Dominos. It’s like 150 years of stacked dominos collapsing in four directions from Rugby, North Dakota, North America’s geographical center and from every geographical center of every continent on Planet Earth—with the final dominos landing in every sea that touches every continent. Collapsing dominos. That’s how I envision the condition of our seas today.
In other words, our trash, our chemicals, our plastics and our carbon dioxide emissions from fossil fuels–even those from each continent’s center–eventually fall into our seas. One can argue that landfills and dumps hold a substantial amount of our trash and plastics, but carbon emissions drop into the big heat sink—the ocean.
Even while I write this, an electronic beep just announced an incoming email titled: Declining Plankton: The Latest Sign of Climate Woes. Increased marine dead zones are another subject of incoming mail.
So while the climate change subject batters about in political debate, the proof is in the plasticy-pudding, or your local plastic-polluted ocean.
Considering 71% of the planet is ocean, oceanic health determines the health of terra firma and the rest of us. It’s that simple. The ocean’s health does and will impact everyone who does or does not read this blog. The impact may go beyond the oxygen produced from the oceans that we use in every other breath we take.
Doomsday reporting doesn’t work for me, however, I wish to remind, not only myself and my family and friends, but readers who stumbled upon Neptune911, that our consumptive actions affect our seas whether we are near or far from sunny beaches. In other words, much of this steamy acidic plume from coal-fired power plants operating around the globe sinks into the sea. Other fossil fuel emission sources just pile on the carbon dioxide and have consequently changed the ocean’s acidity by 30 percent.
So how about those islands of plastic and trash out in the sea? The Sea Education Association (SEA) was federally funded this year to research plastic debris accumulations in the North Atlantic Ocean. Scientists, students, mariners and journalists sailed aboard the SSV Corwith Cramer. The nearly 4,000 nautical mile research cruise collected and mapped all but the eastern boundary of the Atlantic’s region of high plastic concentration.
David M. Lawrence wrote daily journals about the expedition. After disembarking the SSV Corwith Cramer, Lawrence answered some of my questions about the cruise.
I asked, “What’s the good news you bring back from the Plastics at Sea 2010 Expedition?”
Lawrence: About the only good news is that SEA data indicate the amount of plastic at the ocean surface hasn’t changed — in the Atlantic, at least — in the past two decades despite the fact that ever-increasing amounts of plastic are ending up in the waste stream. We don’t know, however, whether or not that means there is no increase in plastic entering the oceans, or if there are processes that remove it from the ocean surface (biofouling and subsequent sinking, for example).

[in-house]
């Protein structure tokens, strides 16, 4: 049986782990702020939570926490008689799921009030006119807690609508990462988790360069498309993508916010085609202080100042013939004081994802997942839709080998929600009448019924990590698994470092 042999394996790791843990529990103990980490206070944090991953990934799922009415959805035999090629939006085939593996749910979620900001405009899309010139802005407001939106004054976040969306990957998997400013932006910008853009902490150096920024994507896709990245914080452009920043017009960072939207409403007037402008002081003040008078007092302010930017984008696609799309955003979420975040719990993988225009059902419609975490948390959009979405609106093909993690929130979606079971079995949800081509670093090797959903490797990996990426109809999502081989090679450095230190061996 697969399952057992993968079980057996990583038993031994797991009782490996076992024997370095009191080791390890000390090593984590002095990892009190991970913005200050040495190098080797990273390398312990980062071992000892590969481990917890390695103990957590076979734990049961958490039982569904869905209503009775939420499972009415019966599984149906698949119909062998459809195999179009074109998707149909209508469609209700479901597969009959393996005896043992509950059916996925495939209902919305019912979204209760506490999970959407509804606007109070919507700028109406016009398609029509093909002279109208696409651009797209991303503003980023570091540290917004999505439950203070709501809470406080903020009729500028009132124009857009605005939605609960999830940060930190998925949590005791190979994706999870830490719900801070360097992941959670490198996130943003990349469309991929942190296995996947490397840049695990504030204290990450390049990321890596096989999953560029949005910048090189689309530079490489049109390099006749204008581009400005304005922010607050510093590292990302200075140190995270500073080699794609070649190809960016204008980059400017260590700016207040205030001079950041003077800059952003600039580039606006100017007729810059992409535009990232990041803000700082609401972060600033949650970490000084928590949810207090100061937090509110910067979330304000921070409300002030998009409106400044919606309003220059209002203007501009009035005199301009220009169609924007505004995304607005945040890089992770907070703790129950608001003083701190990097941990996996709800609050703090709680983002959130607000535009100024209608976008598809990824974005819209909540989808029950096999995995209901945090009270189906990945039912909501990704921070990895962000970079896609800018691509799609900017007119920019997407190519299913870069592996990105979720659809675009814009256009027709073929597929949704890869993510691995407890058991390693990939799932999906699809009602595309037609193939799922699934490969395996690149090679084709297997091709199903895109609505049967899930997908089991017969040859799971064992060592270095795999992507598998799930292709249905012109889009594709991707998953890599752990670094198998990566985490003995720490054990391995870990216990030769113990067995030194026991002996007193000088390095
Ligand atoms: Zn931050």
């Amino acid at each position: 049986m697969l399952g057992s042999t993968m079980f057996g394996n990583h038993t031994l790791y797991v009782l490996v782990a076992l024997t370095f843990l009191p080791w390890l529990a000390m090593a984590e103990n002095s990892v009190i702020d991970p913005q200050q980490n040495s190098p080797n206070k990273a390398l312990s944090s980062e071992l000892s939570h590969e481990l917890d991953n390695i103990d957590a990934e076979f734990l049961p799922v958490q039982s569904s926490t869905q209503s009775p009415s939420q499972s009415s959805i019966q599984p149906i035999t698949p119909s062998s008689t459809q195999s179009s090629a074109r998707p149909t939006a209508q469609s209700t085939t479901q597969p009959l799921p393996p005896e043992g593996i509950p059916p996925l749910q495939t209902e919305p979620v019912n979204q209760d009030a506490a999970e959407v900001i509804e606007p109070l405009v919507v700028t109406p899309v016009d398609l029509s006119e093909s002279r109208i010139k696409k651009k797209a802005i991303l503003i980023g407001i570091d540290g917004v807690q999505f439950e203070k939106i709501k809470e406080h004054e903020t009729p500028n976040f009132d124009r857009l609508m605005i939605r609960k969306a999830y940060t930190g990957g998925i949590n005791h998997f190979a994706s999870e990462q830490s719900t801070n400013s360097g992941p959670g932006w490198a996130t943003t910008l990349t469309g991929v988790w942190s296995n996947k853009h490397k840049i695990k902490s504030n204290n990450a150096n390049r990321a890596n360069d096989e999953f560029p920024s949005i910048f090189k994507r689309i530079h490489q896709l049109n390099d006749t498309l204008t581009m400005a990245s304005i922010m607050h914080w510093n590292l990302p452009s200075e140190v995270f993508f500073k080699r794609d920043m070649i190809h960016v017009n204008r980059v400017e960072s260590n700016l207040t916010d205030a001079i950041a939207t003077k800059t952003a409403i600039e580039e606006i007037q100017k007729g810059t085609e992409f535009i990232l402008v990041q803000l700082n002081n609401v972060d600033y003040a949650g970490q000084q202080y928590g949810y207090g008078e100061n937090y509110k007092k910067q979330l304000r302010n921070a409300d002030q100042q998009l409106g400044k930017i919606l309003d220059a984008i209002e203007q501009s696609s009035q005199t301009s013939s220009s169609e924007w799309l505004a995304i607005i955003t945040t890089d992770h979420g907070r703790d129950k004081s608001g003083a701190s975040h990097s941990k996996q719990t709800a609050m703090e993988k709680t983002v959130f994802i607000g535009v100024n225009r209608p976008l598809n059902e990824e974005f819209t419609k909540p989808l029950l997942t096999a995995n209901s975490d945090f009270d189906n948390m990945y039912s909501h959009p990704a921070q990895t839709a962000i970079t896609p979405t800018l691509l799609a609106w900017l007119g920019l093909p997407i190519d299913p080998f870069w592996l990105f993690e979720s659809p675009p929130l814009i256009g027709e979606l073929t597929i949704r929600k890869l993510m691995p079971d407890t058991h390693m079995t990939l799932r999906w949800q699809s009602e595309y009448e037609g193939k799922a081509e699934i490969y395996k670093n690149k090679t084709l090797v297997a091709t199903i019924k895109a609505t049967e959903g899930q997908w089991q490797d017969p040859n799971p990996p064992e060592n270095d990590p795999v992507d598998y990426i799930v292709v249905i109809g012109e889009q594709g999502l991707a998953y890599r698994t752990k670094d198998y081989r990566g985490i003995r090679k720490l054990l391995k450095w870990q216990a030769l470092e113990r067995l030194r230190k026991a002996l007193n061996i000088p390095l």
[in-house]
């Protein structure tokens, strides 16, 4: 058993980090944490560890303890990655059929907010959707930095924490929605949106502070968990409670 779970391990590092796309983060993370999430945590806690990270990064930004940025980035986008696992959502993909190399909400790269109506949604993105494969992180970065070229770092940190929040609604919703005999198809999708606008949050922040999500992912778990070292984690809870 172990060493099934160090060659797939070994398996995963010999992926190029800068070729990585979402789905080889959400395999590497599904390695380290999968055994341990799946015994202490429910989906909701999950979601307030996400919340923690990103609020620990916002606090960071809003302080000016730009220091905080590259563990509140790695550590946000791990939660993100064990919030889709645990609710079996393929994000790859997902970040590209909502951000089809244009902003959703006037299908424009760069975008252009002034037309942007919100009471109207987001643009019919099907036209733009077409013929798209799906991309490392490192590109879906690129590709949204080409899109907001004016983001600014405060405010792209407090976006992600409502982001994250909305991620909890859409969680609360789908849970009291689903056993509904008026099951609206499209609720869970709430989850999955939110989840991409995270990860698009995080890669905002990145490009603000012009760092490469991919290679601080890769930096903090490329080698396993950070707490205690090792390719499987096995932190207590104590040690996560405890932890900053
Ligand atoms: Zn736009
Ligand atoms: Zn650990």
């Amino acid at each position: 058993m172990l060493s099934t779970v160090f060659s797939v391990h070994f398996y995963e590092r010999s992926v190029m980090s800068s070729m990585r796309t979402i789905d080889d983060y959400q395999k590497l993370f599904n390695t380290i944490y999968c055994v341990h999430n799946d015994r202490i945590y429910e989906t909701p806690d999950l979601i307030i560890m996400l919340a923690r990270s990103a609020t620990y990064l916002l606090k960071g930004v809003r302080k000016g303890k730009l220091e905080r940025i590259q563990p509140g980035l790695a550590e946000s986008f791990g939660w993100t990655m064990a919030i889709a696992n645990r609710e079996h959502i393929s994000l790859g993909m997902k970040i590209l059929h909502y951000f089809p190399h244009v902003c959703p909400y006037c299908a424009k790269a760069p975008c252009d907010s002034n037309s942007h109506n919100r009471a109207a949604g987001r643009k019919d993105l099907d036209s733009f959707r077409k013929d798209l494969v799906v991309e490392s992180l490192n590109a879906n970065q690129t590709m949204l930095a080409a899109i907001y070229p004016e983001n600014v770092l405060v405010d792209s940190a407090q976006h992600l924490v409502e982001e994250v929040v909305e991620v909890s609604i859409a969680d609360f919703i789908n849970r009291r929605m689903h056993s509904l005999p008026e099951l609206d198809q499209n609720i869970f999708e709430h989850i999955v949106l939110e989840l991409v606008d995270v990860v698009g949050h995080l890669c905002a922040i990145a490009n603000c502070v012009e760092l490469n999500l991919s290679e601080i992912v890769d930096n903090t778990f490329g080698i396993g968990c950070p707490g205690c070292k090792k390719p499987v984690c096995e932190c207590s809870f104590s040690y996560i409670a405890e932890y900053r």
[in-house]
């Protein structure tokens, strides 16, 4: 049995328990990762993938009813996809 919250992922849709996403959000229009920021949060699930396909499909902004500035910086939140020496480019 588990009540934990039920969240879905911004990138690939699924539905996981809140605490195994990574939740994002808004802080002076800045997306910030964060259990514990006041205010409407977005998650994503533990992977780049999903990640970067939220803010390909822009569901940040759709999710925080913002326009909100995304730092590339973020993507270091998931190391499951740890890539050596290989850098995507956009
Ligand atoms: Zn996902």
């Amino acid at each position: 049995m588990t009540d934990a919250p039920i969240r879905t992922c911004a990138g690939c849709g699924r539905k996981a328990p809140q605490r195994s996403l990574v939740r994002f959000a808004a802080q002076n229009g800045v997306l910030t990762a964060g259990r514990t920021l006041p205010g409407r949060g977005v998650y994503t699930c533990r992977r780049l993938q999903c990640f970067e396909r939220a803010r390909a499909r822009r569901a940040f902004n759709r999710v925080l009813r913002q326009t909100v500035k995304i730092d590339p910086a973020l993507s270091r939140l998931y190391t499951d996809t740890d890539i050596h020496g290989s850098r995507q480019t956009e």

Lawrence was up close and personal with data collection, and so I wondered, “You make a hypothetical move to Small Town, Mid America (literally mid-geographical America). When you discuss your time on the expedition with your next door neighbor you notice his eyes glazing over because he does not understand the relevance of a sea of plastics thousands of miles from his home to his daily life . Besides, he has enough to worry about at home.
Is there one fact (or more) that you would present to help flip the relevance-switch on about the importance of healthy oceans to your land-locked neighbor?”
Lawrence: I hope this would get his attention: “Hey buddy, you’re breathing. Thank the oceans for that, because microscopic marine life makes much of the oxygen that keeps you alive. If we continue to pollute the oceans, and poison that life, our mere existence will be harder to ensure.”
From my experience, it seems like incoming science majors don’t view the marine sciences as sexy (or high paying) as technology or engineering sciences. So I asked Lawrence, “How can marine scientists help informal educators, like marine environment docents, marine volunteers, or writers and bloggers inspire a new generation of marine researchers?”
Lawrence: Make time available for communicating with the public or with those whose job is to communicate with the public. Learn to speak in plain language rather than jargon. And remember — and more important, remember to share — the sense of wonder and curiosity that inspired you to study the oceans in the first place.
Obviously, I’m fishing for cures and resolutions to public apathy and communicating the relevance of unhealthy oceans to our over-populated world. I wish to help change the tide of scientific opinion that “We are becoming increasingly certain that the world’s marine ecosystems are reaching tipping points,” as noted by John Bruno, an associate professor of Marine Sciences at the University of North Carolina at Chapel Hill during an interview with Les Blumenthal for McClatchy Newspapers.
Throughout our planet’s history climate change has crossed all boundaries. The changes come and go. The oceans absorbed and the tides continued rising and dropping. This change, however, is not from a few rogue volcanoes or visiting meteorites. This change is by us; and this change–if it is even reversed–science says, will develop negative habitat–from microscopic to human—just like dominos falling.